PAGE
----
A flexible future in the city of rebels
20 December 2022
Andrew Crisp draws on the recent EFMD Master’s conference and the tale of Robin Hood as inspiration for business school differentiation.
Nottingham is the city of rebels. For those familiar with the Robin Hood legend that may come as no surprise. However, spoiler alert, the Robin Hood legend is not quite what it may be. One of the revelations at the EFMD Masters conference hosted by Nottingham Business School was that much of the modern day idea we have of Robin Hood is down to the novel Ivanhoe by Sir Walter Scott.
But why let that get in the way of a good story? Indeed, the conference started with a session on storytelling. When so many schools offer similar degrees, the value of storytelling in helping differentiate a business school is ever more important.
In his opening address, the Dean at Nottingham, Baback Yazdani, explained how personalisation was at the heart of the school’s offer. Individual students have the opportunity to create programmes that meet their personal preferences. Although difficult to deliver, the story of personalisation provides the school with something that helps to differentiate their offer in a crowded marketplace.
And it may be flexibility that provides an opportunity for schools to differentiate their Master’s offer. In the most recent Tomorrow’s Master’s study, around a third or more of the respondents are certainly interested in something different for their Master’s study.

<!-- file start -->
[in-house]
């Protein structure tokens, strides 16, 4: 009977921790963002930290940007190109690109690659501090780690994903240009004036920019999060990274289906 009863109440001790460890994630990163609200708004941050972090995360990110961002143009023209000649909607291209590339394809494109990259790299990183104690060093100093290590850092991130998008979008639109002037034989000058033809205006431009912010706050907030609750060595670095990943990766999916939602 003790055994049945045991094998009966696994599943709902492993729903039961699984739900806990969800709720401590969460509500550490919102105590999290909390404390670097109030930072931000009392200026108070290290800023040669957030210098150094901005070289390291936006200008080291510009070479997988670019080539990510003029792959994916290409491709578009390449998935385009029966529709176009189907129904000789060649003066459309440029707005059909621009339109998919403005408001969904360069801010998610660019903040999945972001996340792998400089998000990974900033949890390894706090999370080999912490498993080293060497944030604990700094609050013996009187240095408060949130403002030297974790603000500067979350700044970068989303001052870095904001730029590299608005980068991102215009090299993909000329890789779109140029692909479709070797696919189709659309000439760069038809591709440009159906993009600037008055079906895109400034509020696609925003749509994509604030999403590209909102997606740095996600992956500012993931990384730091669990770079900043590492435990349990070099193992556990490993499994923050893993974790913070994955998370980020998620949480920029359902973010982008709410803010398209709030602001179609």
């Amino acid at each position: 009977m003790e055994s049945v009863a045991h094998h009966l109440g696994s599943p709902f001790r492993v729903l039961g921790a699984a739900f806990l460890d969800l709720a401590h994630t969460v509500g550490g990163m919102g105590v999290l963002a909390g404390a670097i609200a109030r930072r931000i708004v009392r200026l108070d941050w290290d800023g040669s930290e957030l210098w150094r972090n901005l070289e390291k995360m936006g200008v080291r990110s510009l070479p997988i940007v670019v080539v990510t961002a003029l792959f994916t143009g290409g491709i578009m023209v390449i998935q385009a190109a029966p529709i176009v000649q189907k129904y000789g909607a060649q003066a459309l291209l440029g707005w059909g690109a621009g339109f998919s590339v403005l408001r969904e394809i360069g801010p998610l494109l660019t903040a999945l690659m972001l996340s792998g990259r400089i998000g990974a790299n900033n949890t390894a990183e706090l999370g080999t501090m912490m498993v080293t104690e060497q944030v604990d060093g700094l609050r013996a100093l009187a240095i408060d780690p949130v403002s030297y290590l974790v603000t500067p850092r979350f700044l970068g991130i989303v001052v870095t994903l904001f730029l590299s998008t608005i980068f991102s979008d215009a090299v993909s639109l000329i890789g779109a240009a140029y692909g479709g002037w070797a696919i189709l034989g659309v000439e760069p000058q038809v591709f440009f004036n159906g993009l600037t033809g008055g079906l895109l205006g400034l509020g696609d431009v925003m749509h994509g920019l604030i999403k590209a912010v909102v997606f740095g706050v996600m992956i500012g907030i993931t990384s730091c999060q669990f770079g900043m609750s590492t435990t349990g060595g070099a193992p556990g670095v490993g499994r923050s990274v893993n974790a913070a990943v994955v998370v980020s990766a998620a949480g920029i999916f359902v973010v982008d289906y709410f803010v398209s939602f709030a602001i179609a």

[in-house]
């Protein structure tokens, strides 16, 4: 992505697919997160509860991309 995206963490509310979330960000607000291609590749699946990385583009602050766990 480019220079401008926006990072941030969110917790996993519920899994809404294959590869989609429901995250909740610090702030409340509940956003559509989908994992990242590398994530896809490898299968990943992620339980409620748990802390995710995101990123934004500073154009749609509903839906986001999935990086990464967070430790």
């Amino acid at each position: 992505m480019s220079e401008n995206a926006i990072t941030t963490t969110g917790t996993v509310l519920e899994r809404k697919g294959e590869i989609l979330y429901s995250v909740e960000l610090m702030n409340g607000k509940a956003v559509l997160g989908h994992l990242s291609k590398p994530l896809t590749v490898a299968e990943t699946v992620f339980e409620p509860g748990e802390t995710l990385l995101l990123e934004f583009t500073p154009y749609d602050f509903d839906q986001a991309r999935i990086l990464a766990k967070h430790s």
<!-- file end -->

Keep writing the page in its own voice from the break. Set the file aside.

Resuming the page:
Some want the ultimate flexibility of taking a Master’s degree in modules over serval years as and when it suits them. MBA degrees have long offered extended completion periods, especially those studied part-time, at a distance and online. Extended study allows students to build a degree that meets their specific career needs as these evolve and to complete studies when family and other commitments allow, as well as when it is personally affordable.
Not surprisingly, in the same vein there is clear demand for micromasters, with some students perhaps never completing their Master’s degree, but building a story of their studies built around the brand reputation of different providers. Others are looking to digital providers of short non-degree courses and stepping away from Master’s degrees altogether.
Rebellion may be too strong a word for many business schools, but doing things differently to build a story that resonates with tomorrow’s students will be ever more important. In some cases that may mean finding new subjects, perhaps the business of legalised drugs, e-sports or even the space industry. For others, it may be different ways of delivering a Master’s degree, drawing in added learning through collaboration with external sources, strengthening a brand through collaboration. However, a business school seeks to differentiate its offer, it will be telling the story of that offer which will be just as important to build sustainable success.